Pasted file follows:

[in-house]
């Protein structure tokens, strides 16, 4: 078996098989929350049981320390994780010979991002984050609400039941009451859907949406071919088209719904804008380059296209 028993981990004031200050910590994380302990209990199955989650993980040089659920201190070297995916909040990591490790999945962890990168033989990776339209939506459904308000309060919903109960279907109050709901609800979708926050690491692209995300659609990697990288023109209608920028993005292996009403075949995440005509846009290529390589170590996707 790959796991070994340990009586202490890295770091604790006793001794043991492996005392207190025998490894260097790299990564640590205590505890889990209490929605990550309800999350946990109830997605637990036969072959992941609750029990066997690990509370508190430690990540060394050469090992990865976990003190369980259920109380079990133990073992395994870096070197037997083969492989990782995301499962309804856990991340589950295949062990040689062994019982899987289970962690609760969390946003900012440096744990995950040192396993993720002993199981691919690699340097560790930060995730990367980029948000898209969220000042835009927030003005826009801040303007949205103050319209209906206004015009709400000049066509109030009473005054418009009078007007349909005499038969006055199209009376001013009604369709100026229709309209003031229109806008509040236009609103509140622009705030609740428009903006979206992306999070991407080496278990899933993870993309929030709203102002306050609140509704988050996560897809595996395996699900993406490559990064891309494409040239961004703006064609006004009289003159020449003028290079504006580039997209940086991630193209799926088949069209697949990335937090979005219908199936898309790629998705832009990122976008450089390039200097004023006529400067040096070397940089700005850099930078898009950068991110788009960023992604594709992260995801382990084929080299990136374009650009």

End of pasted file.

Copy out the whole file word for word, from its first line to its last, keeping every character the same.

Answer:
[in-house]
């Protein structure tokens, strides 16, 4: 078996098989929350049981320390994780010979991002984050609400039941009451859907949406071919088209719904804008380059296209 028993981990004031200050910590994380302990209990199955989650993980040089659920201190070297995916909040990591490790999945962890990168033989990776339209939506459904308000309060919903109960279907109050709901609800979708926050690491692209995300659609990697990288023109209608920028993005292996009403075949995440005509846009290529390589170590996707 790959796991070994340990009586202490890295770091604790006793001794043991492996005392207190025998490894260097790299990564640590205590505890889990209490929605990550309800999350946990109830997605637990036969072959992941609750029990066997690990509370508190430690990540060394050469090992990865976990003190369980259920109380079990133990073992395994870096070197037997083969492989990782995301499962309804856990991340589950295949062990040689062994019982899987289970962690609760969390946003900012440096744990995950040192396993993720002993199981691919690699340097560790930060995730990367980029948000898209969220000042835009927030003005826009801040303007949205103050319209209906206004015009709400000049066509109030009473005054418009009078007007349909005499038969006055199209009376001013009604369709100026229709309209003031229109806008509040236009609103509140622009705030609740428009903006979206992306999070991407080496278990899933993870993309929030709203102002306050609140509704988050996560897809595996395996699900993406490559990064891309494409040239961004703006064609006004009289003159020449003028290079504006580039997209940086991630193209799926088949069209697949990335937090979005219908199936898309790629998705832009990122976008450089390039200097004023006529400067040096070397940089700005850099930078898009950068991110788009960023992604594709992260995801382990084929080299990136374009650009």